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Old January 10th, 2005, 08:44 PM   #196
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If you have more than one shot or scene, film it backwards (time wise). The sun will be getting higher in the sky and if you shoot it chronologically the shadows will give you away.
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Old January 12th, 2005, 03:41 AM   #197
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I'm doing my first 3-cam interview shot tomorrow.. just told me it's gonna be sunny and CLOUDY (with capital letters..). One of the guys is black and the other white.
I don't want to interrupt them all the time since the whole idea of the program is to have some kind of flow in their converstaion.
How can I reduce the damage? We'll start early in the morning and I'll use some reflectors to bounce some fill. But my guess is that when the sun clouds up the faces will go black.. With three diferent camera men adjusting, the light will be all over the place for a while.. (post difficulties..)

any tips? Thanks.
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Old January 26th, 2005, 12:28 PM   #198
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Lighting Indoors

Hi, I'm not sure if this is a stupid question or not. But--when you light indoors using a 3200K light source, I'd imagine that the light coming from windows would appear blue. In this case, would it be better to filter the light, or would it be better to use some sort of filter over the windows?

Also, I notice that, in lower budget movies in particular--windows tend to be overexposed, you can't see out them. In higher budget films, this usually doesn't happen. How would you go about correcting this? Again, would you use some sort of filter over the window, to lower the amount of light coming in? Or, would it be better to raise the light level inside to match the amount of light coming in from the window. If so, how much light would this require--and would it be plausible?

Thank you.

Matthew Overstreet
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Old January 26th, 2005, 01:25 PM   #199
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You can do either the window or the lights. Using color correcting gels over the lights might be more practical as you can reuse the gels more easily than the film on the window. However, if it's really bright outside and you don't have a bunch of lights, you may want to buy some film for the window to filter the color and knock a few stops off the light at the same time.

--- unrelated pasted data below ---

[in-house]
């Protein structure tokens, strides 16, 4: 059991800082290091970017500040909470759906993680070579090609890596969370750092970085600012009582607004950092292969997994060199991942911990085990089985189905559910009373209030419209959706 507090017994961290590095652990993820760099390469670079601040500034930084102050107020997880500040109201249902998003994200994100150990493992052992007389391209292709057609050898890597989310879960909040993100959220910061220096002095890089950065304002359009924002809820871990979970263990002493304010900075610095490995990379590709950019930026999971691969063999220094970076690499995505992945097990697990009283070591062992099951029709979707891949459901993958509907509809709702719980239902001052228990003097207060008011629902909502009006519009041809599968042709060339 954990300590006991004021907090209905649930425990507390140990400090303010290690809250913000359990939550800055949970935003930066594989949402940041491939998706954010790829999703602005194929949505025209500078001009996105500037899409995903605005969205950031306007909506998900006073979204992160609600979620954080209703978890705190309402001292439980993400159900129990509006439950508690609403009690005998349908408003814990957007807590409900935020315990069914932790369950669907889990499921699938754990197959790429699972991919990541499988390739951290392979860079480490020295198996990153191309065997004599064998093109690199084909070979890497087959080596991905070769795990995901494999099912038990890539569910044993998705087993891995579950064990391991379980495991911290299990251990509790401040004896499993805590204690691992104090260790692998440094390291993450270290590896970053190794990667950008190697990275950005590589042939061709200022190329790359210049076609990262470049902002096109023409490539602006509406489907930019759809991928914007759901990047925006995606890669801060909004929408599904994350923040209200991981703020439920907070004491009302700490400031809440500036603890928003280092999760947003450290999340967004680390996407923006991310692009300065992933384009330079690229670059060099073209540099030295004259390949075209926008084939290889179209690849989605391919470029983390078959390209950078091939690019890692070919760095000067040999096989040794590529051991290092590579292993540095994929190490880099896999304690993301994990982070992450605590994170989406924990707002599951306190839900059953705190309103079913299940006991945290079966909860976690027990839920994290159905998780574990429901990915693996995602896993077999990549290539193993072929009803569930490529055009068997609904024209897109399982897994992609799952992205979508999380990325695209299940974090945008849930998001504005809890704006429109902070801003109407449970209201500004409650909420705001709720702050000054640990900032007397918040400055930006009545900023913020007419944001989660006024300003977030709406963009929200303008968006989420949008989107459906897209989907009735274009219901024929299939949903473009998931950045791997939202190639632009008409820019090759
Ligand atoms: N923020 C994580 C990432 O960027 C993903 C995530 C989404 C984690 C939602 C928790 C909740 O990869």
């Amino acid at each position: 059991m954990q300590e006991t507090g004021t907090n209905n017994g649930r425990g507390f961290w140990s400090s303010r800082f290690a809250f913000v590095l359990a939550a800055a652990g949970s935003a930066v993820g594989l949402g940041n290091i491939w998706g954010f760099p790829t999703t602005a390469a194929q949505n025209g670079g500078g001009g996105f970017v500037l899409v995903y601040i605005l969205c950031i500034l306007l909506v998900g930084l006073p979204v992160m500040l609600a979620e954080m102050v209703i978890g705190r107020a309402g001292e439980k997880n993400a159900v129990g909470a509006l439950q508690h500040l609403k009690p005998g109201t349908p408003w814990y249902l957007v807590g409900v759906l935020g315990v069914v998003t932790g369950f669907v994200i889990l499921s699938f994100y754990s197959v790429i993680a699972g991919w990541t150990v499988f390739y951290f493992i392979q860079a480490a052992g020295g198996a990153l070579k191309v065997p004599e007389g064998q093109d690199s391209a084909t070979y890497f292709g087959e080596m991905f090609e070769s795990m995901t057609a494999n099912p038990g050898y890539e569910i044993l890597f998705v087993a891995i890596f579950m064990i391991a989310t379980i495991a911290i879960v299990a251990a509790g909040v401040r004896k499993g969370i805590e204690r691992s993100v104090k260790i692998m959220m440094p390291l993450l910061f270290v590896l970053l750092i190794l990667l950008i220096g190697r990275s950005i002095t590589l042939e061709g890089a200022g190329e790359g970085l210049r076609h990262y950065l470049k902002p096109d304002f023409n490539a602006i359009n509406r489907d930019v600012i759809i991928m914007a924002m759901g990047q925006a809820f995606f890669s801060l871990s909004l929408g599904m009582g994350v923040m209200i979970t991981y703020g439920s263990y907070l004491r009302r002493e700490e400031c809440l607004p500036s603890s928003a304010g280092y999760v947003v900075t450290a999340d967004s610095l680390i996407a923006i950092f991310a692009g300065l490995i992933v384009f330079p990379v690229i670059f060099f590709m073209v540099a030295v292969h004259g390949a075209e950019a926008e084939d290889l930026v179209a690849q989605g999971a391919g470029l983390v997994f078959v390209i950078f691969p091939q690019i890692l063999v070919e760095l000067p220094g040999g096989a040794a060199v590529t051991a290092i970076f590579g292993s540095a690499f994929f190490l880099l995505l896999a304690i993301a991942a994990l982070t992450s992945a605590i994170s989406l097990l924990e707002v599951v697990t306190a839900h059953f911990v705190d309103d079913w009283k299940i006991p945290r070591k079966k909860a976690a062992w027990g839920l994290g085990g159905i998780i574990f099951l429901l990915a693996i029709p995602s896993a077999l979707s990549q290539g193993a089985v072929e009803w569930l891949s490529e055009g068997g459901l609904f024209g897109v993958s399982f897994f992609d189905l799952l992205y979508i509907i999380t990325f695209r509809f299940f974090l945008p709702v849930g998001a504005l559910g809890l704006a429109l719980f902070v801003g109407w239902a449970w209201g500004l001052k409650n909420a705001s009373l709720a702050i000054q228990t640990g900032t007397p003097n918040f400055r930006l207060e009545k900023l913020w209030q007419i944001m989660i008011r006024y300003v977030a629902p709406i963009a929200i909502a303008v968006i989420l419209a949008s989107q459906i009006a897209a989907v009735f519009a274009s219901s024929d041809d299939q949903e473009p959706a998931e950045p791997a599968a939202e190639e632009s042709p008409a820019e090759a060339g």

How much light it takes to even out the scene inside and outside depends on how bright it is and how far the talent is from the window. You can always try to shape the natural light to light your scene but it can take quite a bit of umph to match a sunny day. Lower budget films either don't have enough light on set, wanted the effect (for whatever reason) or didn't know the difference. Bigger budget films buy (or rent) the right lights and filters and have plenty of professional lighting guys around to make the call.
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Old February 1st, 2005, 06:08 PM   #200
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hi there
getting into film making as part of my degree, have borrowed an xl1 and 3 300w sachtler lamps. im ok with cameras but i know squat about lighting. what sort of things do i need to put the lamps to best use, bearing in mind money is sparse?
can anyone recomend a book or resource to help get me started?
sorry about pathetic newbie questions
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Old February 1st, 2005, 09:55 PM   #201
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Hello Alex,
There are many useful books on lighting. Search through our Read About It section for several tips. John Jackman's book is popular and is not bad for an inexpensive summary.

DV Creators has some pretty good instructional DVD's on the subject, too. They're a good value for getting started.

Bill Holshevnikoff has a very good FREE brochure on his Power of Lighting site. He produced the material for Arri, which includes a copy with many of their lighting kits.

But, in the end, experimentation and keen observation will be your best tutors. You already have some lighting instruments so you're well positioned for some "lessons".
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